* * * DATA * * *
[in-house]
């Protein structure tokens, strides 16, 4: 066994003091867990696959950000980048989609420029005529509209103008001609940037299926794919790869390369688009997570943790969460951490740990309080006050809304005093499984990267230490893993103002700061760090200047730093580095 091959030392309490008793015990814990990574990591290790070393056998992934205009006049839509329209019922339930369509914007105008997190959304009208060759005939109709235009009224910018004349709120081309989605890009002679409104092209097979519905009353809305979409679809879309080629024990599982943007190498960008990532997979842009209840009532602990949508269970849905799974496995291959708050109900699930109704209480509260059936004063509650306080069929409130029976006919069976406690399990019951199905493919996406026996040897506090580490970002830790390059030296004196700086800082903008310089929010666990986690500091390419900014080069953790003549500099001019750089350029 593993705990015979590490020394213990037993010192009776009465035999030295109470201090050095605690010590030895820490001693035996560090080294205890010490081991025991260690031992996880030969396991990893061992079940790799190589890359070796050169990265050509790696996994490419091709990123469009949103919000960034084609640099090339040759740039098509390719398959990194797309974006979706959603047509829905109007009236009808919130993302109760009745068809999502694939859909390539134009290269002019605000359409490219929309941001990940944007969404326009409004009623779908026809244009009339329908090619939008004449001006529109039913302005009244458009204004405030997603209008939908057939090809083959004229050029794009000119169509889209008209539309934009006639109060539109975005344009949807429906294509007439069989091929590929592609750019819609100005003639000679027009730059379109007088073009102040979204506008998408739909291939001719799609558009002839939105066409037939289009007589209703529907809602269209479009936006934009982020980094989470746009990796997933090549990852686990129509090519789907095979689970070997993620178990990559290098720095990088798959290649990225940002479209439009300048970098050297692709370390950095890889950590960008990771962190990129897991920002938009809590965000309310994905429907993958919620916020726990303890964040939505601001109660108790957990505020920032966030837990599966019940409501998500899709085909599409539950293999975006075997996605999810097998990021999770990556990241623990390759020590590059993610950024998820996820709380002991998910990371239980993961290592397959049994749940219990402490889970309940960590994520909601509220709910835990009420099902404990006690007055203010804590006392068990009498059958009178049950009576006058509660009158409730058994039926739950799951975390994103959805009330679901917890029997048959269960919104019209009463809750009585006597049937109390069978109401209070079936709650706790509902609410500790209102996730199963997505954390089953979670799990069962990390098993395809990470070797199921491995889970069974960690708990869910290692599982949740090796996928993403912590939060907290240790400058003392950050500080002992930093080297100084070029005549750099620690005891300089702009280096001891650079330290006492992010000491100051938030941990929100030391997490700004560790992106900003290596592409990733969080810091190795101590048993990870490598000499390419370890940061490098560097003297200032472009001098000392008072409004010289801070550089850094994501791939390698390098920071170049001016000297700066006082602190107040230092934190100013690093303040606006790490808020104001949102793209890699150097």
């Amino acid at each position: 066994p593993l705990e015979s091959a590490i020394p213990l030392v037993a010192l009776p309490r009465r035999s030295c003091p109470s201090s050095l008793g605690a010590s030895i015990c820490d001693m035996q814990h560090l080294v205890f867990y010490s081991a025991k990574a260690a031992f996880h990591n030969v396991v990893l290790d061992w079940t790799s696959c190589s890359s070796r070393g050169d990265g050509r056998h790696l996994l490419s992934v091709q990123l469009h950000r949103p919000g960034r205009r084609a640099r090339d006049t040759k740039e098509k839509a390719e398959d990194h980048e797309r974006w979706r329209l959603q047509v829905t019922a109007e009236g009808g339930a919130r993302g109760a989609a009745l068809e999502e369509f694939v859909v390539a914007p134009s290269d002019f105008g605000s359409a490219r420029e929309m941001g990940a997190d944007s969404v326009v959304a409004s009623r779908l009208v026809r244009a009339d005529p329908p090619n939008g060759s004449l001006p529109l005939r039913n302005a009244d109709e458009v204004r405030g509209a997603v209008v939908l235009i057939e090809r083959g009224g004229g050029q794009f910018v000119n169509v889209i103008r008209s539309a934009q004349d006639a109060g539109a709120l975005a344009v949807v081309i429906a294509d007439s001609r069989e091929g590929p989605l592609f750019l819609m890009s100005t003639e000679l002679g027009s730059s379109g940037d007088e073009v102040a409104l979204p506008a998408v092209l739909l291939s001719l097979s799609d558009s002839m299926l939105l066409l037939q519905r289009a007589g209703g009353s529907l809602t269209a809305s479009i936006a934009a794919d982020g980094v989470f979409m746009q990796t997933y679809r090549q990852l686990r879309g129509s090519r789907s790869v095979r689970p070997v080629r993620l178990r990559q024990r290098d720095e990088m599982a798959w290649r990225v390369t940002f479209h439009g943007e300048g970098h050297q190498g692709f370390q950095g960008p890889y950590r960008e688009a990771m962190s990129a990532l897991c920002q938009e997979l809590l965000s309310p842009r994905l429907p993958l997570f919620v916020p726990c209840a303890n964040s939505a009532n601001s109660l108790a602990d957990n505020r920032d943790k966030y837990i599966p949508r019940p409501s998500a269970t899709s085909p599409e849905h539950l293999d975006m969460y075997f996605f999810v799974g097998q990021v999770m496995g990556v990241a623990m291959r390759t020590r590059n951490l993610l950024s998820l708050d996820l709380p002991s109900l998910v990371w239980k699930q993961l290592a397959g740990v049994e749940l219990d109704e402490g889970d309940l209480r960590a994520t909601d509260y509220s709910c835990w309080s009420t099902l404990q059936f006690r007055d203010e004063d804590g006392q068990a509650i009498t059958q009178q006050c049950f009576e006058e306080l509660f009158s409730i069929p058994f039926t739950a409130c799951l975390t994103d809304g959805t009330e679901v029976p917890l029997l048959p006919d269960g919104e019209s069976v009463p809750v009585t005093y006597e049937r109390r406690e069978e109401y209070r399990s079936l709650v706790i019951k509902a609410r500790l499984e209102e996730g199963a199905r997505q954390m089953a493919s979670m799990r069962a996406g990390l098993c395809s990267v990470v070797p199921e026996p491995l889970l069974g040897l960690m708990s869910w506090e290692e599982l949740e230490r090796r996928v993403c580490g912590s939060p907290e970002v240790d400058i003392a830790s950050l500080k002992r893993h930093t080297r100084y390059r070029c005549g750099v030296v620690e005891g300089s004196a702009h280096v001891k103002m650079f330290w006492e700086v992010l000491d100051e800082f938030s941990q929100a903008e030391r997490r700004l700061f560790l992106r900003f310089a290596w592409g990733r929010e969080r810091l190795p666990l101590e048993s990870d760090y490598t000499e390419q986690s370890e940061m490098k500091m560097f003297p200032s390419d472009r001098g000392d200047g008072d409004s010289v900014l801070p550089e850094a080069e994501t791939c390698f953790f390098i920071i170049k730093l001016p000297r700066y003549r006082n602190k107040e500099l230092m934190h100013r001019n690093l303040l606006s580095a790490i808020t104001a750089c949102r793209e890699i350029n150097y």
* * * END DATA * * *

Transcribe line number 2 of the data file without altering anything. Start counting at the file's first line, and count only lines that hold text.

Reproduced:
């Protein structure tokens, strides 16, 4: 066994003091867990696959950000980048989609420029005529509209103008001609940037299926794919790869390369688009997570943790969460951490740990309080006050809304005093499984990267230490893993103002700061760090200047730093580095 091959030392309490008793015990814990990574990591290790070393056998992934205009006049839509329209019922339930369509914007105008997190959304009208060759005939109709235009009224910018004349709120081309989605890009002679409104092209097979519905009353809305979409679809879309080629024990599982943007190498960008990532997979842009209840009532602990949508269970849905799974496995291959708050109900699930109704209480509260059936004063509650306080069929409130029976006919069976406690399990019951199905493919996406026996040897506090580490970002830790390059030296004196700086800082903008310089929010666990986690500091390419900014080069953790003549500099001019750089350029 593993705990015979590490020394213990037993010192009776009465035999030295109470201090050095605690010590030895820490001693035996560090080294205890010490081991025991260690031992996880030969396991990893061992079940790799190589890359070796050169990265050509790696996994490419091709990123469009949103919000960034084609640099090339040759740039098509390719398959990194797309974006979706959603047509829905109007009236009808919130993302109760009745068809999502694939859909390539134009290269002019605000359409490219929309941001990940944007969404326009409004009623779908026809244009009339329908090619939008004449001006529109039913302005009244458009204004405030997603209008939908057939090809083959004229050029794009000119169509889209008209539309934009006639109060539109975005344009949807429906294509007439069989091929590929592609750019819609100005003639000679027009730059379109007088073009102040979204506008998408739909291939001719799609558009002839939105066409037939289009007589209703529907809602269209479009936006934009982020980094989470746009990796997933090549990852686990129509090519789907095979689970070997993620178990990559290098720095990088798959290649990225940002479209439009300048970098050297692709370390950095890889950590960008990771962190990129897991920002938009809590965000309310994905429907993958919620916020726990303890964040939505601001109660108790957990505020920032966030837990599966019940409501998500899709085909599409539950293999975006075997996605999810097998990021999770990556990241623990390759020590590059993610950024998820996820709380002991998910990371239980993961290592397959049994749940219990402490889970309940960590994520909601509220709910835990009420099902404990006690007055203010804590006392068990009498059958009178049950009576006058509660009158409730058994039926739950799951975390994103959805009330679901917890029997048959269960919104019209009463809750009585006597049937109390069978109401209070079936709650706790509902609410500790209102996730199963997505954390089953979670799990069962990390098993395809990470070797199921491995889970069974960690708990869910290692599982949740090796996928993403912590939060907290240790400058003392950050500080002992930093080297100084070029005549750099620690005891300089702009280096001891650079330290006492992010000491100051938030941990929100030391997490700004560790992106900003290596592409990733969080810091190795101590048993990870490598000499390419370890940061490098560097003297200032472009001098000392008072409004010289801070550089850094994501791939390698390098920071170049001016000297700066006082602190107040230092934190100013690093303040606006790490808020104001949102793209890699150097």